By Army Sgt. Dustin Roberts
Special to American Forces Press Service
April 29, 2009 - Close to a thousand families in the Khandari area west of the Iraqi capital now have clean water for everyday use, as the Khandari Water Treatment Facility opened with a ribbon-cutting ceremony April 27 in the Abu Ghraib district. Contracted through the local government and Multinational Division Baghdad, the facility, which took close to three months to complete, treats and purifies 5 million to 8 million gallons of water per-day.
"This is a culmination of the efforts of many people, to include coalition forces and the local government," Army Lt. Col. Samuel Hayes, commander of 2nd Battalion, 112th Infantry Regiment, said. "We have been working with the Iraqis very hard to make sure that everybody in Abu Ghraib has clean water to use every day."
The water facility will also help about 500 additional families by preserving the water that flowed through the original pipeline prior to the construction of the facility.
"I am so glad that these families are being taken care of," said Ali Ishmael, director of the Nasir Wa Salam water office. "This place will be a very big help in the future, especially in the summer months."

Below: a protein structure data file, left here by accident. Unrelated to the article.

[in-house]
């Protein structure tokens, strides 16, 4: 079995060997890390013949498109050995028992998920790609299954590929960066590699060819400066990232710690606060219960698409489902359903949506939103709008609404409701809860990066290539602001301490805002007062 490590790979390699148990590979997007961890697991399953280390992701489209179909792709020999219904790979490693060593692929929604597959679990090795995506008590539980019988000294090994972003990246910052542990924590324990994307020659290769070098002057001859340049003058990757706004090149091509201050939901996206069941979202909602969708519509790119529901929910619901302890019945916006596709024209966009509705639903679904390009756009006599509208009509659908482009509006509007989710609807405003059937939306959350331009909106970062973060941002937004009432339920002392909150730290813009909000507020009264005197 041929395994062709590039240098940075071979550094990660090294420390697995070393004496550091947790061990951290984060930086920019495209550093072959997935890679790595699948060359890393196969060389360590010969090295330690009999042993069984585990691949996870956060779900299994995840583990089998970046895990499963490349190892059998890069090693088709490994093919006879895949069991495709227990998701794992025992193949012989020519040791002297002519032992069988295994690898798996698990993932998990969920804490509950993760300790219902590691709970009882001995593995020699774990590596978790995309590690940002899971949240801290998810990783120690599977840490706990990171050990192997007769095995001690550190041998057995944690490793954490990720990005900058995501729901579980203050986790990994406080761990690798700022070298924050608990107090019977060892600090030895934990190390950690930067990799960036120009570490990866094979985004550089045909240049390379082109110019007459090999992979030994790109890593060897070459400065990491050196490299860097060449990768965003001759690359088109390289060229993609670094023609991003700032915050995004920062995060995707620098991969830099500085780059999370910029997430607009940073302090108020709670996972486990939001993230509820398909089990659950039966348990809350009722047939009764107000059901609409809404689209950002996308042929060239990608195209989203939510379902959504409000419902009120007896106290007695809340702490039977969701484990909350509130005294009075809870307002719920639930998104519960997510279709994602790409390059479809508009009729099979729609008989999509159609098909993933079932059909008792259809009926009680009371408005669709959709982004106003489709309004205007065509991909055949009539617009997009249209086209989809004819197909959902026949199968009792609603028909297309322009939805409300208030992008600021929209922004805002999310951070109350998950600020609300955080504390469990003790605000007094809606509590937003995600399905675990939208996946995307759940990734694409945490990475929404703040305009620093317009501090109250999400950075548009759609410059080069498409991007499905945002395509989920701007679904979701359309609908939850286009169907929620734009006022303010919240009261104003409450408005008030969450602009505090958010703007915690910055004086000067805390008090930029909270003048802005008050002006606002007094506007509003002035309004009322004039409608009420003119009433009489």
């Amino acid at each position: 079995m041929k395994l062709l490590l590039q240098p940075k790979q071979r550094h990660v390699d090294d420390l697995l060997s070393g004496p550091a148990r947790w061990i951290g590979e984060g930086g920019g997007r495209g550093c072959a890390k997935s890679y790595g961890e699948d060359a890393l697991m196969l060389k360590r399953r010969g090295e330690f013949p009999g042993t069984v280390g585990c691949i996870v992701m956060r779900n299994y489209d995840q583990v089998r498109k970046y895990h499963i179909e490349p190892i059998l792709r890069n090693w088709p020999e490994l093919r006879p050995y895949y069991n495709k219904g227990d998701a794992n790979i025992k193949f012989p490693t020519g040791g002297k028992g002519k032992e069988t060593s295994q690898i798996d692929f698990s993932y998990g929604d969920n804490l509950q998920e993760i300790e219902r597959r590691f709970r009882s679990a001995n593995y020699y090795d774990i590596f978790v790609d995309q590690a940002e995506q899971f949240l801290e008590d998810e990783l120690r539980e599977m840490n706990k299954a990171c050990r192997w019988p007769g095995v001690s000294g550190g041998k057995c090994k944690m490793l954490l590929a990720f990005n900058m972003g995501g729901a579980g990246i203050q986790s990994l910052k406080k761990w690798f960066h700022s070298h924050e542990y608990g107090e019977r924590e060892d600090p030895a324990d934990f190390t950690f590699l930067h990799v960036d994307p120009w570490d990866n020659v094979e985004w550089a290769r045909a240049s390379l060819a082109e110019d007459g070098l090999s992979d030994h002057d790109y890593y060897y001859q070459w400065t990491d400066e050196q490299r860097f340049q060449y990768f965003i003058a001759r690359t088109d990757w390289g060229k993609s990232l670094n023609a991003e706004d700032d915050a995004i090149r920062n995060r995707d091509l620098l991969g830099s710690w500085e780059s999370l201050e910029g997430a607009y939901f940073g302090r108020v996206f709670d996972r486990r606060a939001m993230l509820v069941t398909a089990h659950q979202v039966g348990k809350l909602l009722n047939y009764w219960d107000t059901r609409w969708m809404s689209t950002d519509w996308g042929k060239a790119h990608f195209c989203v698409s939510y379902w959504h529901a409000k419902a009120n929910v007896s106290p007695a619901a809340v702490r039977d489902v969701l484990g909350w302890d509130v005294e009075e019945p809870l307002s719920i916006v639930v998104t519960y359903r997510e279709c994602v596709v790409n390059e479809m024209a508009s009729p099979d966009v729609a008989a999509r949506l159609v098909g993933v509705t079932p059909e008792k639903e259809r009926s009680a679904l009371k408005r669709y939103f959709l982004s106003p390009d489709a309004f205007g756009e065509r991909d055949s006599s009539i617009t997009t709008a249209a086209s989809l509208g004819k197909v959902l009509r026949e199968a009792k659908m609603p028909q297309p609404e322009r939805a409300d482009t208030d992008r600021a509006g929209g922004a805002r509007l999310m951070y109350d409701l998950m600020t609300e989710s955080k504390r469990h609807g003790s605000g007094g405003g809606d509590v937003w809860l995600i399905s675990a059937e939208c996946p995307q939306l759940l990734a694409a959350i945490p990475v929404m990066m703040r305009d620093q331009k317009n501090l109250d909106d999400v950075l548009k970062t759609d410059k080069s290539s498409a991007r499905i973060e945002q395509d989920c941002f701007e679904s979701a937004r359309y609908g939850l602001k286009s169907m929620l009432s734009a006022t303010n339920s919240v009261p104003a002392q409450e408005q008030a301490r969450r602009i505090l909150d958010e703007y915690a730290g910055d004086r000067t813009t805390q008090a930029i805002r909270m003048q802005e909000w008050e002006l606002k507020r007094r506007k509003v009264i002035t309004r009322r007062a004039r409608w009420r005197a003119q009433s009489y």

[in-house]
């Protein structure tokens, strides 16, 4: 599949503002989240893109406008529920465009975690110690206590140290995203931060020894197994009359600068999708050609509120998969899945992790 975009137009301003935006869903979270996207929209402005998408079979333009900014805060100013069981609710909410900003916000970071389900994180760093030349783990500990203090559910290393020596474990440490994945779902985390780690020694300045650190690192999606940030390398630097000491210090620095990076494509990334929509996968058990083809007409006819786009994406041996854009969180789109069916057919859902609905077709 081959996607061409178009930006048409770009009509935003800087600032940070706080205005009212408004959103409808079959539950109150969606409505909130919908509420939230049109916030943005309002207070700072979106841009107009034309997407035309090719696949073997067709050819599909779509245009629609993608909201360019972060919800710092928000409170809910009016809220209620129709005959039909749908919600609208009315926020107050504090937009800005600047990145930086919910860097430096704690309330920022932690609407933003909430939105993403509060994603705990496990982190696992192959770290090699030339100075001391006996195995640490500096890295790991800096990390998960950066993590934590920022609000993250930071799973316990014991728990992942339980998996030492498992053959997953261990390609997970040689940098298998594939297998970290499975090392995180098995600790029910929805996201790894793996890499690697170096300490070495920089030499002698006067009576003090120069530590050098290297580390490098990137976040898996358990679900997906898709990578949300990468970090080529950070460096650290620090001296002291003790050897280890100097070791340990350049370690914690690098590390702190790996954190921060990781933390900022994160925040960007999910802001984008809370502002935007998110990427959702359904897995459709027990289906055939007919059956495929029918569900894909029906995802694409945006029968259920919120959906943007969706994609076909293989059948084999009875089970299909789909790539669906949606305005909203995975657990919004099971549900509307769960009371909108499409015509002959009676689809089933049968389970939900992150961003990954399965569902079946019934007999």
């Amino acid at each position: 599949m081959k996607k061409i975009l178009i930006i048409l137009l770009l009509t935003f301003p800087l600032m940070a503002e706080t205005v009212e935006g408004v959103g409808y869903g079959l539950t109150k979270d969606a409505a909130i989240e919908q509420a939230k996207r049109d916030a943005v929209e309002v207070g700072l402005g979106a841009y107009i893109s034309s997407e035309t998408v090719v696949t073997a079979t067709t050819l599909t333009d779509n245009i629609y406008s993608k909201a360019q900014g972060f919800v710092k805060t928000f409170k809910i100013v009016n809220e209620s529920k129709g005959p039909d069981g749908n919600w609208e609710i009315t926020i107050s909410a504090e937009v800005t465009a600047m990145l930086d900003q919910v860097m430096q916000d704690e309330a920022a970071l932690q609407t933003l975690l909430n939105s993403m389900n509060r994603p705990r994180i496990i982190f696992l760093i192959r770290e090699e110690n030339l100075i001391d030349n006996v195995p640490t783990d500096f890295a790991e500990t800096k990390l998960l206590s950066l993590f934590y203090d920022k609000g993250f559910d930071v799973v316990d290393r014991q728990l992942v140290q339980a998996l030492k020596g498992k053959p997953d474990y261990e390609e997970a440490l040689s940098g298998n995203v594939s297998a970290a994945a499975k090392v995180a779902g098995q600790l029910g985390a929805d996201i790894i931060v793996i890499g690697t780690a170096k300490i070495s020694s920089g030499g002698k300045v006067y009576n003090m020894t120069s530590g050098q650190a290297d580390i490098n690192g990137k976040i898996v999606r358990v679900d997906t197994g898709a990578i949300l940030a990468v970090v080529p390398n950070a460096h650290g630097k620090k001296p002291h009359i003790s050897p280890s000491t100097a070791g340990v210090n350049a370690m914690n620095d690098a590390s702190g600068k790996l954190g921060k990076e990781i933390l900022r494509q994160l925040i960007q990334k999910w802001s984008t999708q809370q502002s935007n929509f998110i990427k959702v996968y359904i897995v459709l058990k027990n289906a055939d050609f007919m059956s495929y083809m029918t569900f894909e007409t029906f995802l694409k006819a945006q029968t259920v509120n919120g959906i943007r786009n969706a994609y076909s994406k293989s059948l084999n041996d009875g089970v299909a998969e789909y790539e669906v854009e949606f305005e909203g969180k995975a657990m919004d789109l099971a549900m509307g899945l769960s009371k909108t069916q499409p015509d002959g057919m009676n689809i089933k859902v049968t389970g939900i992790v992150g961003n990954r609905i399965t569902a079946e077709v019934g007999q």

To provide more assistance to the people, the battalion's leaders continue to work with the local government to carry out more water treatment projects, electricity projects, a market opening and school projects in the Abu Ghraib district. Hayes said essential-service projects demand hours of planning, but the average citizen doesn't notice.
"This is a physical example of the government's desire to help the individual Iraqi," Hayes said. "When they drive by,they see this facility, and when they turn their faucet on at home they have clean water, and they know they can safely use it."
A concern of the local residents in Khandari is keeping the facility secure from insurgents and special group criminals. Hayes said Iraqi security forces, who lead in securing the facility, have improved immensely at combating violence in Abu Ghraib.
"Certainly, there is an ongoing concern about the security in Abu Ghraib, and there is still work to be done there, but I don't think we would have been able to do this two years ago," he said. "There has been a lot of effort by coalition forces, but more importantly, the Iraqi security forces have made great progress in this effort."
(Army Sgt. Dustin Roberts serves in Multinational Division Baghdad with the 1st Infantry Division's 2nd Heavy Brigade Combat Team public affairs office.)